AMD’s AM4 Platform Details Leaked: µOPGA Based Socket with 1331 Pins, 140W Max TDP [Updated]


Update 24th March 2016, 1:05 PM: Looks like this particular leak was spot on. We have received confirmation from multiple sources about the µOPGA 1331 pin socket from AMD (aka AM4). The socket itself has also been spotted on a Zauba shipping manifest offering independent confirmation by itself along with the Bristol Ridge code name, indicating that AMD's upcoming Excavator based platform is well on track for release this year:

[Original Article] Details of AMD's upcoming AM4 socket have leaked out courtesy of folks over at Bitsandchips.it. According to the report, AMD will be shifting to a µOPGA socket as opposed to the OPGA one that has been used before. The change would allow the chip maker to house processors with TDP of up to 140 Watts while utilizing a total of 1331 pins (which is approximately 391 more pins than what AMD has used in previous AM/FM sockets). This particular socket is designed to house all of AMD's upcoming platforms: including the mainstream Zen CPUs and APUs.

AMD Desktop Platform Evolution AM4AMD's AM4 desktop road map featuring the Zen based CPU and APU platforms

AMD's upcoming AM4 socket will be based on a µOPGA design with 1331 pins

AMD has been a devout supporter of Pin Grid Array socket types and it looks like the AM4 will be no different. OPGA stands for Organic Pin Grid Array (the 'organic' in the term stands for the plastic attached to the silicon die, out of which the pins protrude), and according to this report, the company is deploying a new standard called the µOPGA socket. The micro in the term indicates that AMD will be using pins with less diameter, which will presumable be weaker than OPGA based pins. Going up from 940 pins to 1331 is an increase of approximately 40% and it is implied that AMD will be decreasing the distance between the pins.

This means that while the µOPGA AM4 socket size will remain approximately the same, it will be much more fragile than previous OPGA based iterations. AMD hopes to use this particular socket for all its mainstream and enthusiast platforms - including APUs. AMD's AM4 will combine the best points of AM1+, AM3+ and FM2 sockets. These will be deployed in everything from a budget AIO motherboard to the integrated PCH schematics of  Bristol Ridge. In fact, we have seen patents being filed of multiple new sockets from AMD including a switchable, LGA design (which could also be for a new server class platform):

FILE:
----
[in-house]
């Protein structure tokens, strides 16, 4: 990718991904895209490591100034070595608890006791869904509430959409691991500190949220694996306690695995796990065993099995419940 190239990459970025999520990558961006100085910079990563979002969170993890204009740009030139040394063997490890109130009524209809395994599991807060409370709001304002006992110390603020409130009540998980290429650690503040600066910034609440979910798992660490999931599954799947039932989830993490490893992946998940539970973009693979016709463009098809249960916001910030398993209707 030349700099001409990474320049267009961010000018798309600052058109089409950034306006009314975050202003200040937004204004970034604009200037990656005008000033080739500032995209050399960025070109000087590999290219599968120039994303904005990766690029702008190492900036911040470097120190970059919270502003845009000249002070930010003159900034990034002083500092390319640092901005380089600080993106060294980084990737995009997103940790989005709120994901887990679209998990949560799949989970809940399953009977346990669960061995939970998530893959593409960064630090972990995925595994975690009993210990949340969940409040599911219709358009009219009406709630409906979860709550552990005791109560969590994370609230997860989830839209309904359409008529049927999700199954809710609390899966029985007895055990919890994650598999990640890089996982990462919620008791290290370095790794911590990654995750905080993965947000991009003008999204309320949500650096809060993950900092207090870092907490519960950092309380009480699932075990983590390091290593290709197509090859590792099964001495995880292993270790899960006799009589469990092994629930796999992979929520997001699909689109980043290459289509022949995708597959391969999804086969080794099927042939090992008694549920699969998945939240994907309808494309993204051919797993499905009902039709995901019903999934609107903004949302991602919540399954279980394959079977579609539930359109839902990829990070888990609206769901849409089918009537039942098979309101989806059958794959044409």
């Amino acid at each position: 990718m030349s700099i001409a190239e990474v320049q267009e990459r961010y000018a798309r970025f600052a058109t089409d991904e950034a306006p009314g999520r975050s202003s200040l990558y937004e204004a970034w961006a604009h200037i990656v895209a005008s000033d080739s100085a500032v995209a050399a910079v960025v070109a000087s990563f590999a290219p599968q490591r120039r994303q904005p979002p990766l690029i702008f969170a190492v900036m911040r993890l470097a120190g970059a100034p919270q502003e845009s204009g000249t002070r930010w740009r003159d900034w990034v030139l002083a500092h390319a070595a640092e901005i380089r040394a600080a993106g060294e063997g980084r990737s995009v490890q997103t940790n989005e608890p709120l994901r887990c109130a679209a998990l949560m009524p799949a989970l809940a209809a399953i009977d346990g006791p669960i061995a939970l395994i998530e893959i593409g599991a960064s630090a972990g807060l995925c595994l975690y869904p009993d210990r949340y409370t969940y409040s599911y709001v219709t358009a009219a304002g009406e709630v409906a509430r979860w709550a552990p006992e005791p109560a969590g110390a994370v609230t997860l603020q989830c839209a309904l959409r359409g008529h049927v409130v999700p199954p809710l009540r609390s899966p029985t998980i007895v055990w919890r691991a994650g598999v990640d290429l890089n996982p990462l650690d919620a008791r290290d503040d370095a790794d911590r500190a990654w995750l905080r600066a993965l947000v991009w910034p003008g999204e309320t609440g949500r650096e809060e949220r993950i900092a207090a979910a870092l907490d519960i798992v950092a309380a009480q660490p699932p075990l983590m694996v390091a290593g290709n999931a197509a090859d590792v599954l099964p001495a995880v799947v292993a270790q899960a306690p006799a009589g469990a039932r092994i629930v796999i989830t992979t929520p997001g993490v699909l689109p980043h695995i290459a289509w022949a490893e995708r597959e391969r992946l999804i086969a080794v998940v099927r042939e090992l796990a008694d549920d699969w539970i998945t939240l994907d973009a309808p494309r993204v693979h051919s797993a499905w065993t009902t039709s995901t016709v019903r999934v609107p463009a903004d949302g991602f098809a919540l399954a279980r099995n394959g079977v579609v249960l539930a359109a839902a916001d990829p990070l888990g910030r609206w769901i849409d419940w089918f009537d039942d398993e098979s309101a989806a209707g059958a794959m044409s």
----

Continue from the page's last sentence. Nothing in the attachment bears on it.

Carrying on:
US Patent number "US20140043768 A1", filed in 2012 and published in 2014, describes a brand new socket (which is switchable from PGA to LGA) from  AMD:

The present invention provides embodiments of a package retention frame. One embodiment of the package retention frame is configured for deployment adjacent a top surface of an integrated circuit package. A grid of contacts is on a bottom surface of the integrated circuit package. The package retention frame when deployed substantially maintains alignment of the grid of contacts with a grid of pins in a socket. An outer boundary of the package retention frame is substantially encompassed by an outer boundary of the socket.

The AM4 socket will initially support two of AMD's mainstream platforms. The first one, is Summit Ridge which is the mainstream desktop CPU platform from AMD that will utilize the x86 Zen micro-architecture. The process will be 14nm FinFET (according to footnotes in AMD’s older slides) and will be based on the Promontory Chipset. The TDP is stated to be around 95W – although this remains to be seen. The processor will scale upto 8 cores, have SMT based multi-threading, around 40% IPC gains over Excavator and will be fully compatible with DDR4 memory. The socket, is of course the AM4.

Similarly, AMD's Bristol Ridge platform is the APU platform that will be landing sometime this year. It is expected to arrive before any Zen based platform such as Summit Ridge. This platform will not utilize the Zen uarch and instead use Excavator. The APUs will be fabricated on the 28nm process and will have a maximum of 4 CPU cores and “Next-Gen GCN” based GPU cores. They are going to come in both AM4 and FP4 packaging and will support both DDR3 and DDR4 (depending on the chip). The TDP is once again thought to be around 95W and the socket AM4. Bristol Ridge should be succeeded by Raven Ridge later on, which will be the APU family to feature Zen based z86 cores, Raven Ridge will be on the same node as Summit Ridge. AMD AM4 motherboards are rumored to launch by Q2 2016.

AMD Bristol Ridge Desktop AM4 SKUs:

SKUCoresBase/Boost ClockGPU CUsGPU SPsGPU Clock Memory TDP
AMD A12-980043.8/4.2 GHz8 CUs512 SPs1108 MHzDDR4-240065W
AMD A12-9800E43.1/3.8 GHz8 CUs512 SPs900 MHzDDR4-240035W
AMD A10-970043.5/3.8 GHz6 CUs384 SPs1029 MHzDDR4-240065W
AMD A10-9700E43.0/3.5 GHz6 CUs384 SPs847 MHzDDR4-240035W
AMD A8-960043.1/3.4 GHz6 CUs384 SPs900 MHzDDR4-240065W
AMD Athlon X4 95043.5/3.8 GHzN/AN/AN/ADDR4-240065W
AMD A6-950023.5/3.8 GHz6 CUs384 SPs1029 MHzDDR4-240065W
AMD A6-9500E23.0/3.4 GHz4 CUs256 SPs800 MHzDDR4-240035W
Athlon X4 97043.5+/3.8 GHz+N/AN/AN/ADDR4-240065W
Athlon X4 95043.5/3.8 GHzN/AN/AN/ADDR4-240065W
Athlon X4 94023.2/3.5 GHzN/AN/AN/ADDR4-240035W